Beltre’s Fantastic Season

As Dave, Joe, and I discussed on the most recent edition of FanGraphs Audio, Josh Hamilton is probably the MVP of the American League, but the lack of attention paid to Adrian Beltre’s season has been criminal. Let’s take a look at exactly what the superb Red Sox third baseman has done in 2010.

People around baseball certainly took notice of Beltre’s bat in 2004, when he posted a .334/.388/.629 en route to a 10.8 WAR season and his only Silver Slugger award. Although his 2010 isn’t quite living up to that lofty standard, it will probably be good enough for a second Slugger. After a move from spacious Safeco Field to friendly Fenway Park, Beltre’s bat has exploded once again. This season, Beltre is slashing .325/.371/.564, good for a .396 wOBA and a 148 wRC+.

That’s great, for sure – he’s a top 10 hitter in the AL this season – but it can’t quite match up with players like Josh Hamilton, Miguel Cabrera, or Paul Konerko. Instead, those numbers compare very favorably to players like Robinson Cano, Shin-Soo Choo, and Luke Scott – excellent hitters, no doubt, but they don’t really figure into the MVP discussion. However, Beltre brings one thing to the table that these players don’t, and neither do the players in front of him: elite defense.

Another topic of interest that we addressed on the podcast was whether or not analysts, as individuals, would completely factor in high UZR scores when discussing a player’s MVP worthiness. Some people, for example, weren’t convinced when they saw Ben Zobrist posting a UZR above +20, as there was little prior evidence of his elite fielding – they could believe that he was +10, maybe, but not quite at the level suggested by the statistic, and therefore, by WAR. Adrian Beltre, then, would be subject to this same question, as he is rated as a +12 fielder this year by UZR, and those 12 runs are the difference between his current 2nd place ranking by WAR and a tie for sixth place with Miguel Cabrera.

Personally, having seen Adrian Beltre’s defensive wizardry, as well as the consistency with which advanced metrics rate his defense as above average, along with the views of other fans, scouts, and other baseball people around the league, I have no trouble believing that number. Beltre typically adds in about 15 runs above the average defensive player, where as other candidates like Josh Hamilton or Miguel Cabrera are merely average or even 15 runs below.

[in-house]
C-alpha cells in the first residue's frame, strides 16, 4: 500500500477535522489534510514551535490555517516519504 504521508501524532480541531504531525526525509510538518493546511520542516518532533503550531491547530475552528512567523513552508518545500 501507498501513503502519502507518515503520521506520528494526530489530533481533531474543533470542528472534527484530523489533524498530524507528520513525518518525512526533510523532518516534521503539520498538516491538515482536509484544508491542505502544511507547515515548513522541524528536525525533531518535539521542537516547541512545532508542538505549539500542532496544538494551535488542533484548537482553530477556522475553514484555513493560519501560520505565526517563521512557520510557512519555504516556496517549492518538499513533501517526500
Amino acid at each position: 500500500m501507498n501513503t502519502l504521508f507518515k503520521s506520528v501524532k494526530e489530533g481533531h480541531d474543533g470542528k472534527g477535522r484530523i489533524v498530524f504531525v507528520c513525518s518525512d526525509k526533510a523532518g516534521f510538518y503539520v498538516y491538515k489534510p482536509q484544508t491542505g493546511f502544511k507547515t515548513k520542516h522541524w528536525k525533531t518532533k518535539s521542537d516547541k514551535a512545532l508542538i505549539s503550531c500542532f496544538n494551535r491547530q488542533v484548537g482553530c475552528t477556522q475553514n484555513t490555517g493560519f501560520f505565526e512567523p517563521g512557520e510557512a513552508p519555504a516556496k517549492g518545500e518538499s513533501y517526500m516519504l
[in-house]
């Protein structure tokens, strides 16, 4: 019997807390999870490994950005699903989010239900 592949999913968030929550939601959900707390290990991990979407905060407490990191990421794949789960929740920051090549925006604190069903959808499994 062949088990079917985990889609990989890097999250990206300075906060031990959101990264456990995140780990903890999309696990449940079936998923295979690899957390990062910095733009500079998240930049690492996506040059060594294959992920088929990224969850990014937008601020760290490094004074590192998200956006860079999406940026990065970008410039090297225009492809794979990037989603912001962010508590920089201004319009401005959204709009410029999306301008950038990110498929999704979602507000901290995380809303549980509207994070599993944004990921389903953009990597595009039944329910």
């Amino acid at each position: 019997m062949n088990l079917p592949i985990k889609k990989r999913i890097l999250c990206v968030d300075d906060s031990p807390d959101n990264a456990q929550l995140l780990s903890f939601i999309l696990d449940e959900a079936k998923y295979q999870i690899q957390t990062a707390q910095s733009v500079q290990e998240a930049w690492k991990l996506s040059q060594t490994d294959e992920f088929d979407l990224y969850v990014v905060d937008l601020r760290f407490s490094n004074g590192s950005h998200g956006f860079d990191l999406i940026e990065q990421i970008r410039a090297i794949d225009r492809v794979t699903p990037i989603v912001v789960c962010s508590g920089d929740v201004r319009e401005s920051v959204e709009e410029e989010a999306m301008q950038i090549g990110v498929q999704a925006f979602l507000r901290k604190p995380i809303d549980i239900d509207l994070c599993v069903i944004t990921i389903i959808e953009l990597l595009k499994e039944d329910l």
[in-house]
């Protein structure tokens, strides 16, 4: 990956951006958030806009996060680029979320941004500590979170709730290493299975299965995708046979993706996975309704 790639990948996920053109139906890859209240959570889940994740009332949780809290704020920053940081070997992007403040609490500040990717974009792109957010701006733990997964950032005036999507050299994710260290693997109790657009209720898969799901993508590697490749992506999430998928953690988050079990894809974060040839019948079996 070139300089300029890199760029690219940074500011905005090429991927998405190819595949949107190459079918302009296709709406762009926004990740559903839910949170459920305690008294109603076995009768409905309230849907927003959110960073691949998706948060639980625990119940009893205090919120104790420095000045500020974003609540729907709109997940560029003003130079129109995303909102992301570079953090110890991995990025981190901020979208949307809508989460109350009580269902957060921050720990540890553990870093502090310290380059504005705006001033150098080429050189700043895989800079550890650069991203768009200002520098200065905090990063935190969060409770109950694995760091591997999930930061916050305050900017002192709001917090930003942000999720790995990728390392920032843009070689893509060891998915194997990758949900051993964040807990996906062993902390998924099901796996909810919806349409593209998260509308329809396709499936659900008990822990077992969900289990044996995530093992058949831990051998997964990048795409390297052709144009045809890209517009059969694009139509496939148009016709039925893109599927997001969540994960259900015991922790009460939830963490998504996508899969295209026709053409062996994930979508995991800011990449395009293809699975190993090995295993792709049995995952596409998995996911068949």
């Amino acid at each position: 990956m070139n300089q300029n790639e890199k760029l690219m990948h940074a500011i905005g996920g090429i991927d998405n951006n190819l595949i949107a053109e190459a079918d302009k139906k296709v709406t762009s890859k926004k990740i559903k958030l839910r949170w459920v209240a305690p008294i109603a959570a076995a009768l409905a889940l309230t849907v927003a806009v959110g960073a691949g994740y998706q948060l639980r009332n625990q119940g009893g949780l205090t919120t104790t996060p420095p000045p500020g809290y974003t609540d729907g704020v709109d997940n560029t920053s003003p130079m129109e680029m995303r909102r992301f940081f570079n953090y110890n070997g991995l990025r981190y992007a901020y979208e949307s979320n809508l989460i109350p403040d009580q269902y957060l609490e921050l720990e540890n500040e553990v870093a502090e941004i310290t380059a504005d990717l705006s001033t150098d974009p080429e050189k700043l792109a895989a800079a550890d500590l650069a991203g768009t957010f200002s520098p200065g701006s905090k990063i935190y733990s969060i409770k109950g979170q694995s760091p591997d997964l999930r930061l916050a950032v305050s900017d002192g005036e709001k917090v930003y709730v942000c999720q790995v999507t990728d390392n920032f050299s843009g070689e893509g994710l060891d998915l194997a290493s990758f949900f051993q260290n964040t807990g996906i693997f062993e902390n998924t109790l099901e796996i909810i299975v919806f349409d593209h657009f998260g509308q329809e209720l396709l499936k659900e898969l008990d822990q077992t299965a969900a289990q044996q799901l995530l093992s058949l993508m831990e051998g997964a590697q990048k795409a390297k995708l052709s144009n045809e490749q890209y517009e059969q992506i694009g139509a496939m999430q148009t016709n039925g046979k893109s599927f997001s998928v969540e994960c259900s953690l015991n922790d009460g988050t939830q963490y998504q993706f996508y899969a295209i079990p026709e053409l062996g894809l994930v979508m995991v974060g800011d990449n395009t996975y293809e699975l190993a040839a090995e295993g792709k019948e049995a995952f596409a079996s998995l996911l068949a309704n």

I still think Josh Hamilton is deserving of the MVP award despite the fact that he will end up missing so much time, particularly because the regular season time that he’s about to miss is really of no value to the Rangers, who have been up by a wide margin in the AL West for months now. However, if, for some reason, you were to disqualify Hamilton due to his playing time, Adrian Beltre should be the next choice. Between his offense and his defense, you can’t find an American League player who has been more complete this year, and even though the value he’s added to the Red Sox won’t bring them to the playoffs, they maintained 50% playoff odds through the All-Star Break and 20% playoff odds through August. There’s no question that Beltre has been extremely valuable by any definition of the word, and he most certainly deserves consideration for the MVP award and praise for his accomplishments this season.

We hoped you liked reading Beltre’s Fantastic Season by Jack Moore!

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The Duder
The Duder

Nice piece. He has been pretty special this year, for sure.

Considering his peculiar track record though, who know’s what the Bosox will get next year.